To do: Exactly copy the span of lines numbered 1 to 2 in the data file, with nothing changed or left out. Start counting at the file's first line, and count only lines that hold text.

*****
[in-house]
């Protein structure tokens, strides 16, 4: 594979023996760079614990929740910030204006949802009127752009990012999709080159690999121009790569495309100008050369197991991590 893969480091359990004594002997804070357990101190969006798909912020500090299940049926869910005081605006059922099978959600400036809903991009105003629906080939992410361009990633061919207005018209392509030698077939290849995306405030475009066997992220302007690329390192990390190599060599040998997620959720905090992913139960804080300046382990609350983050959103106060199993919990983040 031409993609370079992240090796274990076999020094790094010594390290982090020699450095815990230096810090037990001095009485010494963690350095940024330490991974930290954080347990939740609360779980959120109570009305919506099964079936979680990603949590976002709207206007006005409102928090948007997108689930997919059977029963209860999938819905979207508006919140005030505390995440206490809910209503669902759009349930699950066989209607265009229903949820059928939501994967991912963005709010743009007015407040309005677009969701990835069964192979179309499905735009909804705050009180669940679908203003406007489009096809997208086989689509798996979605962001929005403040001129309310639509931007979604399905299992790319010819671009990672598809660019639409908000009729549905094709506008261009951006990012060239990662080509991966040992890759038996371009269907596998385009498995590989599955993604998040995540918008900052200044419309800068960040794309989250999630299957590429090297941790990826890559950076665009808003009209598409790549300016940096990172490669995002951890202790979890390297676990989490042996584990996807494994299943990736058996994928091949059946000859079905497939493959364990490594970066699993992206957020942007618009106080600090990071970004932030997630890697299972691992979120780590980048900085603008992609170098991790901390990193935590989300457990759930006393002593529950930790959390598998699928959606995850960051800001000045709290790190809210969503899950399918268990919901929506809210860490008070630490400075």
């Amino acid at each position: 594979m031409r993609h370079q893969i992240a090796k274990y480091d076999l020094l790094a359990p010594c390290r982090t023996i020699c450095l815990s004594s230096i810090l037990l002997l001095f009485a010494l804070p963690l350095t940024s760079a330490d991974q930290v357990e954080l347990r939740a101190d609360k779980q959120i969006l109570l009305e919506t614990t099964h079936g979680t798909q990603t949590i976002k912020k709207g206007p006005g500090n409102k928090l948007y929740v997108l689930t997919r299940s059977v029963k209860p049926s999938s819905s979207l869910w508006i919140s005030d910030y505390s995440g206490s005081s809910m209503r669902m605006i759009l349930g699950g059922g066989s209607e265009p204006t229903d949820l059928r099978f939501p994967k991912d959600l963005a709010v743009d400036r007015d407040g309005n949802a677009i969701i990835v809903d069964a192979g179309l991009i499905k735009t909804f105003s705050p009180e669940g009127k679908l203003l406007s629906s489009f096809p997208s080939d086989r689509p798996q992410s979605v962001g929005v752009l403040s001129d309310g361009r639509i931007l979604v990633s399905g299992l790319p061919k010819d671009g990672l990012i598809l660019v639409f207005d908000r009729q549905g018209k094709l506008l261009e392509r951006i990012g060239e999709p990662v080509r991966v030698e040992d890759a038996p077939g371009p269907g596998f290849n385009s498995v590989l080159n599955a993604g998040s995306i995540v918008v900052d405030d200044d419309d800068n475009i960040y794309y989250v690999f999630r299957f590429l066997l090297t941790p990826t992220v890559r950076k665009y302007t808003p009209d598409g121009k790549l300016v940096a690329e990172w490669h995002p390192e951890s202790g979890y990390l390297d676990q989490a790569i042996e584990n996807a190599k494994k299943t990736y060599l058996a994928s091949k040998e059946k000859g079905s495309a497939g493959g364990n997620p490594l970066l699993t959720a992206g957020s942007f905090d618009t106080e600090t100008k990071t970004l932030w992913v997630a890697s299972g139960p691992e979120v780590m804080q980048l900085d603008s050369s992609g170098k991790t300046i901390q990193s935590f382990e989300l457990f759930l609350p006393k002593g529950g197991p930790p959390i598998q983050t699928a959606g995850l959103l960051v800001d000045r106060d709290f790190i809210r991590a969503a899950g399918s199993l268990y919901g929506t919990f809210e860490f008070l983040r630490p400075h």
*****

[in-house]
């Protein structure tokens, strides 16, 4: 594979023996760079614990929740910030204006949802009127752009990012999709080159690999121009790569495309100008050369197991991590 893969480091359990004594002997804070357990101190969006798909912020500090299940049926869910005081605006059922099978959600400036809903991009105003629906080939992410361009990633061919207005018209392509030698077939290849995306405030475009066997992220302007690329390192990390190599060599040998997620959720905090992913139960804080300046382990609350983050959103106060199993919990983040 031409993609370079992240090796274990076999020094790094010594390290982090020699450095815990230096810090037990001095009485010494963690350095940024330490991974930290954080347990939740609360779980959120109570009305919506099964079936979680990603949590976002709207206007006005409102928090948007997108689930997919059977029963209860999938819905979207508006919140005030505390995440206490809910209503669902759009349930699950066989209607265009229903949820059928939501994967991912963005709010743009007015407040309005677009969701990835069964192979179309499905735009909804705050009180669940679908203003406007489009096809997208086989689509798996979605962001929005403040001129309310639509931007979604399905299992790319010819671009990672598809660019639409908000009729549905094709506008261009951006990012060239990662080509991966040992890759038996371009269907596998385009498995590989599955993604998040995540918008900052200044419309800068960040794309989250999630299957590429090297941790990826890559950076665009808003009209598409790549300016940096990172490669995002951890202790979890390297676990989490042996584990996807494994299943990736058996994928091949059946000859079905497939493959364990490594970066699993992206957020942007618009106080600090990071970004932030997630890697299972691992979120780590980048900085603008992609170098991790901390990193935590989300457990759930006393002593529950930790959390598998699928959606995850960051800001000045709290790190809210969503899950399918268990919901929506809210860490008070630490400075």